Spanish utility Endesa is proposing to develop an ESP 1000 million wind project in Arag—n in the north east of Spain. The project will initially be an expansion of La Muela, Spain's oldest experiment in wind power. The fact that foreign companies are eager to get projects off the ground in Spain at the moment is apparently speeding decision making in the country.

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Spain's powerful public utility, Endesa, is proposing to develop a ESP 1000 million wind project with backing from the European Union (EU). The region chosen is Arag—n in the north east of Spain, which until now has been ignored by the industry despite being an area of great wind energy potential.

The utility plans to start the project by expanding its 360 kW experimental La Muela wind plant of 14 small machines, situated 30 kilometres west of Zaragoza in Arag—n's river Ebro valley. The valley is a vast region with an estimated ceiling for wind development of 300 MW, one of the highest in the country. Sources at Endesa say that initial plans are to multiply La Muela's output by adding 5 MW to the current 360 kW, turning it into a fully-fledged commercial enterprise to be connected to the grid by 1995. The expansion will be called Arag—n.

Although concrete details of the deal have yet to be released, 50% of the funding will be channelled through Électricas Reunidas de Zaragoza (ERZ) and Made, two of Endesa's numerous subsidiaries. The regional government of Arag—n which is currently in the process of tapping EU grants for the project, will manage the rest.

The projected expansion will use 16, 315 kW turbines designed and built by Made -- Endesa's wind power technology branch. Made has older designs operating already at Spain's major developments in the Canaries, Tarifa in southern Spain and Galicia in the northwest. The new 315 kW turbines have been on trial at an experimental farm at Tarifa for several months now.

La Muela is one of Spain's oldest experiments in wind power, initially designed, along with the Cabo Villano wind plant on Spain's Atlantic seaboard, to provide a working model for future sites all over Spain. The La Muela plant comprises 12, 30 kW turbines, one 75 kW and one 110 kW, all made by Made. The plant has operated since 1987.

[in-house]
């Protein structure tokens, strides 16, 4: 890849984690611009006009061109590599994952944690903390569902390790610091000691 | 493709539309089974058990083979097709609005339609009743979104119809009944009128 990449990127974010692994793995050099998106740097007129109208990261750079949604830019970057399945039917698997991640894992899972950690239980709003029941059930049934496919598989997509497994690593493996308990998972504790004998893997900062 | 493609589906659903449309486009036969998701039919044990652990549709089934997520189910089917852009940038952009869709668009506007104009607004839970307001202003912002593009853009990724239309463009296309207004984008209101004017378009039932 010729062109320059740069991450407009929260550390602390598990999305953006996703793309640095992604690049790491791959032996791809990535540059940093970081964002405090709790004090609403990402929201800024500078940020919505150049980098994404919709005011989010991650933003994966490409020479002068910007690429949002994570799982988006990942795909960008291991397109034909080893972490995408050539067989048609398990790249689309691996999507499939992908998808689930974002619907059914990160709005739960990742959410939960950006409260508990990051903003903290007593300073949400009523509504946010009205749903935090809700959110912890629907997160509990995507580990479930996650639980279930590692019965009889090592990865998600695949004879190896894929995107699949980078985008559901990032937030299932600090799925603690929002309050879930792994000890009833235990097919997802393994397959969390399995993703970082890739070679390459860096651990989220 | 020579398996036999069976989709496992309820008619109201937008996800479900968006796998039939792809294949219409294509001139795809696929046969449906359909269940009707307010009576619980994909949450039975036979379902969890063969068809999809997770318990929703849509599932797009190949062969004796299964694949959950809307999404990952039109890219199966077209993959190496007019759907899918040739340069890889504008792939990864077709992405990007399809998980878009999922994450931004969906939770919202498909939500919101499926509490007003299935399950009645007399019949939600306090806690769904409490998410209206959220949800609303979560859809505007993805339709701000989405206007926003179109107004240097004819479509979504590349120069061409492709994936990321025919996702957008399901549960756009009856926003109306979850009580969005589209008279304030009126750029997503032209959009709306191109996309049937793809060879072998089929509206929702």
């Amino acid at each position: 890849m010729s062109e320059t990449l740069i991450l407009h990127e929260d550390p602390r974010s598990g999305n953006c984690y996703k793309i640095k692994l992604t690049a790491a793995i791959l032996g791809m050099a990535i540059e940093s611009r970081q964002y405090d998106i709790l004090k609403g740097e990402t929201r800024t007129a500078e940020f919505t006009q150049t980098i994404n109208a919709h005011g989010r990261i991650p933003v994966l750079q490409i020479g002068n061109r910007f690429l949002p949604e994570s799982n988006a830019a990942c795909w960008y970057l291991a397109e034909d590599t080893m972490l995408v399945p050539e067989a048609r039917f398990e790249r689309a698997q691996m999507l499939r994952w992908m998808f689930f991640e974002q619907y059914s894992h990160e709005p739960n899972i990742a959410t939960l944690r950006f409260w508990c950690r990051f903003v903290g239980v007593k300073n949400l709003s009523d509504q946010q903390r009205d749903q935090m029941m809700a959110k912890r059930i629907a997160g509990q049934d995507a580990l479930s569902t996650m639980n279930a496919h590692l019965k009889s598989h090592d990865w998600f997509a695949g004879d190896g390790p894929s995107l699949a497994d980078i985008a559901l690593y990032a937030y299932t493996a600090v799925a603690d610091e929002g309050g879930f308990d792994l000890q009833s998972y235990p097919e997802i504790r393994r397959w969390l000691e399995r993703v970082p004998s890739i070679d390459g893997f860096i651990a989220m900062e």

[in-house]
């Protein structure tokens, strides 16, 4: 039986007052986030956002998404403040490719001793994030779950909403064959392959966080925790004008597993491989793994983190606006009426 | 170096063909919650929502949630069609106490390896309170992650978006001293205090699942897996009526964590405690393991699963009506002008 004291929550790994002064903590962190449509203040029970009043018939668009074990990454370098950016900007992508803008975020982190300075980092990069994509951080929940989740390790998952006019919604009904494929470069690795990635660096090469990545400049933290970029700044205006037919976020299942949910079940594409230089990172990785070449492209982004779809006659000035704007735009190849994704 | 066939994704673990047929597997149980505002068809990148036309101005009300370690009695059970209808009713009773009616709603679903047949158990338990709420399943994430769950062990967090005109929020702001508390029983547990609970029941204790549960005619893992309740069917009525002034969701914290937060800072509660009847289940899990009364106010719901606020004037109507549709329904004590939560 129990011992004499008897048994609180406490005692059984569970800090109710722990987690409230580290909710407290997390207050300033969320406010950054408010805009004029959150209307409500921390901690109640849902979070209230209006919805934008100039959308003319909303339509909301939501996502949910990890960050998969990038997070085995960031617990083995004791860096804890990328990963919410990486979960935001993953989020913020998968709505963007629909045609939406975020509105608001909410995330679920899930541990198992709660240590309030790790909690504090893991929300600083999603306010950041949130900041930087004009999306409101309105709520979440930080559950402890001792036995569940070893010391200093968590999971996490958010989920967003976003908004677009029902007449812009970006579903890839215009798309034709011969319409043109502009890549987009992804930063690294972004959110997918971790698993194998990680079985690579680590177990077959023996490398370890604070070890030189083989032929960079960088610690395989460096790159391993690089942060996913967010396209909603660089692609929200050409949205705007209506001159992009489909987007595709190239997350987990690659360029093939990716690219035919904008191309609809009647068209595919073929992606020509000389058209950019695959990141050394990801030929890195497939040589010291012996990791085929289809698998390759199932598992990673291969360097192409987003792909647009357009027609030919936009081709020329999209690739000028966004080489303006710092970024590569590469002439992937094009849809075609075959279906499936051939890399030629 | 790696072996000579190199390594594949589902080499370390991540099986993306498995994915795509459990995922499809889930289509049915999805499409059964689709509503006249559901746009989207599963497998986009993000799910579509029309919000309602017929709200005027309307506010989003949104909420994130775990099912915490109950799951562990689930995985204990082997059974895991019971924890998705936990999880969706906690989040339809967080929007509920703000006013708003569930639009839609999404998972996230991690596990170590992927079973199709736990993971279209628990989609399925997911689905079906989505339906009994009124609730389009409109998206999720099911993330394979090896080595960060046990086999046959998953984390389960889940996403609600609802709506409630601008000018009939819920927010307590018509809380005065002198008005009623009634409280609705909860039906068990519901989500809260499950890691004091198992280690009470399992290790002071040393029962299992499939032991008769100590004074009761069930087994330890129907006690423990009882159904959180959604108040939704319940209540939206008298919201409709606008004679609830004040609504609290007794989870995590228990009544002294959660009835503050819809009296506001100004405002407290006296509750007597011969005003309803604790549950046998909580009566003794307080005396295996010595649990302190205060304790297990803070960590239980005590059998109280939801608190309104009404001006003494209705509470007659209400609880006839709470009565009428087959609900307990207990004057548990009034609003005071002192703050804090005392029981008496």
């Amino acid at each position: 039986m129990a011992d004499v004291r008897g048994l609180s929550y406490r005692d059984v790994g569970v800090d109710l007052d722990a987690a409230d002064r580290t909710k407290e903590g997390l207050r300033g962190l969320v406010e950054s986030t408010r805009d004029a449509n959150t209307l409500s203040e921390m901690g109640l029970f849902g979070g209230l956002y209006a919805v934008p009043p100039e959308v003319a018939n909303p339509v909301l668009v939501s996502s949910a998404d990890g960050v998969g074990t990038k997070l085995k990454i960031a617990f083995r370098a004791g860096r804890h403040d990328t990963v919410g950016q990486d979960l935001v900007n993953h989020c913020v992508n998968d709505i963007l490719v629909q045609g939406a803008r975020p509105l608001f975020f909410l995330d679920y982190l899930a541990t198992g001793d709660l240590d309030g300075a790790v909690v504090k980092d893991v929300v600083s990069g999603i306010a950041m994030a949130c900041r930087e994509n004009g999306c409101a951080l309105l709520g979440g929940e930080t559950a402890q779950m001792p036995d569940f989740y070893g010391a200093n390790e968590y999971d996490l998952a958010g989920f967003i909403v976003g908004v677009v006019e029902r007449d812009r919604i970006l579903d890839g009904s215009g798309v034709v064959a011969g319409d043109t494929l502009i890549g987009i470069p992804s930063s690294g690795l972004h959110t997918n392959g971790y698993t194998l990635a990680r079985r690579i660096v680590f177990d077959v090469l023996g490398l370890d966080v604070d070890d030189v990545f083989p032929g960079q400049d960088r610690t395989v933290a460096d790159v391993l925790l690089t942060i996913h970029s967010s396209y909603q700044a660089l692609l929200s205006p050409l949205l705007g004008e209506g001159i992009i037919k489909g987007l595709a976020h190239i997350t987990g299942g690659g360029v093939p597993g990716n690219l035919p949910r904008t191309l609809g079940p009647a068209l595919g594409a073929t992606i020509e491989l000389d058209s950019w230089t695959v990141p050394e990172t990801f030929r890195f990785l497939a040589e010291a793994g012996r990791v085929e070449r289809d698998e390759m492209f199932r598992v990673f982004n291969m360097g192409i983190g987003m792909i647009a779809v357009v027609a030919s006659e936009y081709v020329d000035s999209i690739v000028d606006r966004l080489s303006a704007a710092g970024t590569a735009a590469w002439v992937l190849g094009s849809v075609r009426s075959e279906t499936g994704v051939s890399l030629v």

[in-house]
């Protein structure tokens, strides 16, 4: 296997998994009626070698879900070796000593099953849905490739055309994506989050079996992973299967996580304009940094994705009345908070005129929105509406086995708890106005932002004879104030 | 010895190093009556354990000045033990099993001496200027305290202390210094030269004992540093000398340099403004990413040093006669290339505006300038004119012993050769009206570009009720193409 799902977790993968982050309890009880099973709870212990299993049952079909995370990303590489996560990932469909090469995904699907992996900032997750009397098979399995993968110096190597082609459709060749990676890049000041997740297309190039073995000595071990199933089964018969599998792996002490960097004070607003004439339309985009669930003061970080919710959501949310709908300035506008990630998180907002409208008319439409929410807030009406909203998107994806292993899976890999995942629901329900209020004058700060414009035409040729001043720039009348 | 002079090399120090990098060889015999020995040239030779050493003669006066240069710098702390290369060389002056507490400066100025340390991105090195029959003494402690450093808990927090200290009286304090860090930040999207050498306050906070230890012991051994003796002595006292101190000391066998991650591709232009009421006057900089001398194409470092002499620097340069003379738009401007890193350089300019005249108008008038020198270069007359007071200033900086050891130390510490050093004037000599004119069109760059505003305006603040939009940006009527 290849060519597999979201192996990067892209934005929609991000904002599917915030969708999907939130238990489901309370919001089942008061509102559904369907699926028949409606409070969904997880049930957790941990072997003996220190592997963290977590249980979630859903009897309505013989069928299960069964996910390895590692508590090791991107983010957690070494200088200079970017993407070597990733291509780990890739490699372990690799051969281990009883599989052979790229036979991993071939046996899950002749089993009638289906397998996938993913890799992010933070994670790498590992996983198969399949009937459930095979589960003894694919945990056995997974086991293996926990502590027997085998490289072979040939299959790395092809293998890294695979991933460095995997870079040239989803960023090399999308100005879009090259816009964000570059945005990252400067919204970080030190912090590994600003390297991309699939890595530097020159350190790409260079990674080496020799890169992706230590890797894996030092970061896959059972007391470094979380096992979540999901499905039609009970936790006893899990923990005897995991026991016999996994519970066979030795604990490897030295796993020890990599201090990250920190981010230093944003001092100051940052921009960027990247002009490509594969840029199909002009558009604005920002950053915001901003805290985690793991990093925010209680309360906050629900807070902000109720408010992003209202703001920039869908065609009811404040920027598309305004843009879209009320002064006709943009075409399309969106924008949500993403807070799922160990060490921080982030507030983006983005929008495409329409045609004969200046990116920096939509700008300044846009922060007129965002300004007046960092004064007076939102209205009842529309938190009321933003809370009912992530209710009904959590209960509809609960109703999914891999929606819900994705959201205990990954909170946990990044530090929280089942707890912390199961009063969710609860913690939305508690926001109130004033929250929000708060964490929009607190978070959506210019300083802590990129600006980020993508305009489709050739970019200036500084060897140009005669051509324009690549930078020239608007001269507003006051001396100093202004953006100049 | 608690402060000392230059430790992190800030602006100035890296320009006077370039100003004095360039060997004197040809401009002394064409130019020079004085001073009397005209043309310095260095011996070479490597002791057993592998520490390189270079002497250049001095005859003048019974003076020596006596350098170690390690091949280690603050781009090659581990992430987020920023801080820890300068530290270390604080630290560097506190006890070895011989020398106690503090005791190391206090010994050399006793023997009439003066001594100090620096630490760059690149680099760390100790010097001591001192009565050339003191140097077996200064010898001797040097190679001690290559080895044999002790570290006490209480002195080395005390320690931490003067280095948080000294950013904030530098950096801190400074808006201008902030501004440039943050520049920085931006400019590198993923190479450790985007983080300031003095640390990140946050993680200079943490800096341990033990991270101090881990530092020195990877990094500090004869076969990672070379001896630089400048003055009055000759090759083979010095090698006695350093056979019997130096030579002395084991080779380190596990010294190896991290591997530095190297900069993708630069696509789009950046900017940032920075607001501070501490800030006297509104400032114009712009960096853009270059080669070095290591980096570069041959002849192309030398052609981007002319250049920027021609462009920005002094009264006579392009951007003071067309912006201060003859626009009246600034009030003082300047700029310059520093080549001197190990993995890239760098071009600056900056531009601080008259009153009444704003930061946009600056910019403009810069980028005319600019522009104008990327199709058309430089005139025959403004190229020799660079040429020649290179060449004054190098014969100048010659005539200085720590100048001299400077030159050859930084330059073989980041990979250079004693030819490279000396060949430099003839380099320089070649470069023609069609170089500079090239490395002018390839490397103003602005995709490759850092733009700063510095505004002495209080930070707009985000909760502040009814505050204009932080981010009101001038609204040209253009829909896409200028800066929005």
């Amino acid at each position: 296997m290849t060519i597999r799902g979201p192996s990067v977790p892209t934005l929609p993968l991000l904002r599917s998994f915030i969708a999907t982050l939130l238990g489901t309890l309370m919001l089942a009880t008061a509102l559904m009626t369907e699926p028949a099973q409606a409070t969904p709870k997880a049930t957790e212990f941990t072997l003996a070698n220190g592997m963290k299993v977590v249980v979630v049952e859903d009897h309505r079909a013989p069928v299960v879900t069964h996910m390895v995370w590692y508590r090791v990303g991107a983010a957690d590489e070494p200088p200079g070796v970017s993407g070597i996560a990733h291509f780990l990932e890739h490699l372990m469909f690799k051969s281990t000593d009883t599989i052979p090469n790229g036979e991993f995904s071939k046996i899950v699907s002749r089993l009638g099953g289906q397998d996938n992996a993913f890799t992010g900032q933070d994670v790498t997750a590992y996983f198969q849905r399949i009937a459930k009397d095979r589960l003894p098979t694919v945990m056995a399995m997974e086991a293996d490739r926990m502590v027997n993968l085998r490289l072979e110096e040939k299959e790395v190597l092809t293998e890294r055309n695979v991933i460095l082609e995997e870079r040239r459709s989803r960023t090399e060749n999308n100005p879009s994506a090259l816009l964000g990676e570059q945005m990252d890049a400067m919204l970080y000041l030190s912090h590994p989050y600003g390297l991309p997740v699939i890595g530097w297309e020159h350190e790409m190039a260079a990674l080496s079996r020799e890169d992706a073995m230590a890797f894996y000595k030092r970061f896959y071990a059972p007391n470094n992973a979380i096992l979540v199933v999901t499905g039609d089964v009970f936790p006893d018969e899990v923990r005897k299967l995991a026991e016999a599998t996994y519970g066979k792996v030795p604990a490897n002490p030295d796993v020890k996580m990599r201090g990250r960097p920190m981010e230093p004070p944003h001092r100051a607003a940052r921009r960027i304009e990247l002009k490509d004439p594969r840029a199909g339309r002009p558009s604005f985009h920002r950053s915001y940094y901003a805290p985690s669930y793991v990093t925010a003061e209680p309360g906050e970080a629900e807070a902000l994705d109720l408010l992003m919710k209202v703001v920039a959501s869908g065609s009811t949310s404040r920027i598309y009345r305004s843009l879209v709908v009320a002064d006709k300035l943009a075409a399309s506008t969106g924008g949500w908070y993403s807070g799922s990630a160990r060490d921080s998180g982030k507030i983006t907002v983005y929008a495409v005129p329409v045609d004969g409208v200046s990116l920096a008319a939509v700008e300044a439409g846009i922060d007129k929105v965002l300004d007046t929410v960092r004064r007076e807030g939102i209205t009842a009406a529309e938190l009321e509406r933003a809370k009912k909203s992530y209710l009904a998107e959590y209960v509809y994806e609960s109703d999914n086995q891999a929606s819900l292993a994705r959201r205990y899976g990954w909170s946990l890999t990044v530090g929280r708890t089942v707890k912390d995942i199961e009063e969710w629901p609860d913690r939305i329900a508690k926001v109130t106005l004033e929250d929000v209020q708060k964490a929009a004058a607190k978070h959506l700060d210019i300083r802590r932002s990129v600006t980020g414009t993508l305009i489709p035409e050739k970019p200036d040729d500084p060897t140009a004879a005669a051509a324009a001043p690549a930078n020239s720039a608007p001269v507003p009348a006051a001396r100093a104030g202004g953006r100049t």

Endesa's interest in further developing La Muela has not been significant, but the utility seems to have changed tack over the past few months, gearing-up to the rapidly changing and cut-throat wind power market in Spain. Experts view the move as a first step towards a concerted bid to develop the river Ebro valley which has long been touted by government energy agencies as offering one of the best areas in Spain for harvesting wind power, but which has been incomprehensibly ignored over the years.

On an official scale of potential of wind energy regions, the 400 kilometre long valley shares second place with Tarifa after Galicia's estimated 1000 MW. The Canary Islands is awarded 200 MW on the same scale, 100 MW below the valley's estimated ceiling, yet only the Ebro valley lacks a commercial site.

The sudden rush of foreign companies eager to get a slice of the wind energy cake in Spain and the recent announcement of the regional Navarre government in north central Spain to build a project with Vestas technology (Windpower Monthly July, 1994) probably prompted Endesa into negotiations with Arag—n before foreign competitors cornered this particular end of the market.

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